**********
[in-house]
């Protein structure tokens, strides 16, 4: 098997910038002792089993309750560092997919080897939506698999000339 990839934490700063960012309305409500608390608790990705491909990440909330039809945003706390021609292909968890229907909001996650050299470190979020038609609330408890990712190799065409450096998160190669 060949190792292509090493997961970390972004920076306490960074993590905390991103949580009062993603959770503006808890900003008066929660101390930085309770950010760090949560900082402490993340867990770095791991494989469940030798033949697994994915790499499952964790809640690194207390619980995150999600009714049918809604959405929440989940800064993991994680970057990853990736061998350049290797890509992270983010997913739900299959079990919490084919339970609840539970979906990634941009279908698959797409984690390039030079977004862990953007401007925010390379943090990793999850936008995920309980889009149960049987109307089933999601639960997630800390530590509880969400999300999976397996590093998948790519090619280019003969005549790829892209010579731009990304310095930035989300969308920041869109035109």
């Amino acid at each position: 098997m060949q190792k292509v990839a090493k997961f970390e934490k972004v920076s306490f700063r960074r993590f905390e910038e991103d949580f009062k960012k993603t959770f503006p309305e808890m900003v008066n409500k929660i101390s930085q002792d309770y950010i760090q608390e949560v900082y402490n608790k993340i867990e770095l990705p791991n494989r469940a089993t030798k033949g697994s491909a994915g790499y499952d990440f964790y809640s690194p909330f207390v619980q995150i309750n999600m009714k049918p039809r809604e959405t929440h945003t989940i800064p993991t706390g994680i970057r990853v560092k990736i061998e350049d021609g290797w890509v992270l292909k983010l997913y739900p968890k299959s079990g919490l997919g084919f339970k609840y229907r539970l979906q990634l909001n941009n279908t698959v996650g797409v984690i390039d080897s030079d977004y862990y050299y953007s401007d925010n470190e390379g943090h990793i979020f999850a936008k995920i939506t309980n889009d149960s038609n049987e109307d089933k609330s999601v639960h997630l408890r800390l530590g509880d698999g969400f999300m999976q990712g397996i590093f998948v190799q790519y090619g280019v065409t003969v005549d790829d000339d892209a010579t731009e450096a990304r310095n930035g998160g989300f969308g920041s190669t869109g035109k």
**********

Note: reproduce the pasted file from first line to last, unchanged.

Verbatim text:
[in-house]
């Protein structure tokens, strides 16, 4: 098997910038002792089993309750560092997919080897939506698999000339 990839934490700063960012309305409500608390608790990705491909990440909330039809945003706390021609292909968890229907909001996650050299470190979020038609609330408890990712190799065409450096998160190669 060949190792292509090493997961970390972004920076306490960074993590905390991103949580009062993603959770503006808890900003008066929660101390930085309770950010760090949560900082402490993340867990770095791991494989469940030798033949697994994915790499499952964790809640690194207390619980995150999600009714049918809604959405929440989940800064993991994680970057990853990736061998350049290797890509992270983010997913739900299959079990919490084919339970609840539970979906990634941009279908698959797409984690390039030079977004862990953007401007925010390379943090990793999850936008995920309980889009149960049987109307089933999601639960997630800390530590509880969400999300999976397996590093998948790519090619280019003969005549790829892209010579731009990304310095930035989300969308920041869109035109």
């Amino acid at each position: 098997m060949q190792k292509v990839a090493k997961f970390e934490k972004v920076s306490f700063r960074r993590f905390e910038e991103d949580f009062k960012k993603t959770f503006p309305e808890m900003v008066n409500k929660i101390s930085q002792d309770y950010i760090q608390e949560v900082y402490n608790k993340i867990e770095l990705p791991n494989r469940a089993t030798k033949g697994s491909a994915g790499y499952d990440f964790y809640s690194p909330f207390v619980q995150i309750n999600m009714k049918p039809r809604e959405t929440h945003t989940i800064p993991t706390g994680i970057r990853v560092k990736i061998e350049d021609g290797w890509v992270l292909k983010l997913y739900p968890k299959s079990g919490l997919g084919f339970k609840y229907r539970l979906q990634l909001n941009n279908t698959v996650g797409v984690i390039d080897s030079d977004y862990y050299y953007s401007d925010n470190e390379g943090h990793i979020f999850a936008k995920i939506t309980n889009d149960s038609n049987e109307d089933k609330s999601v639960h997630l408890r800390l530590g509880d698999g969400f999300m999976q990712g397996i590093f998948v190799q790519y090619g280019v065409t003969v005549d790829d000339d892209a010579t731009e450096a990304r310095n930035g998160g989300f969308g920041s190669t869109g035109k």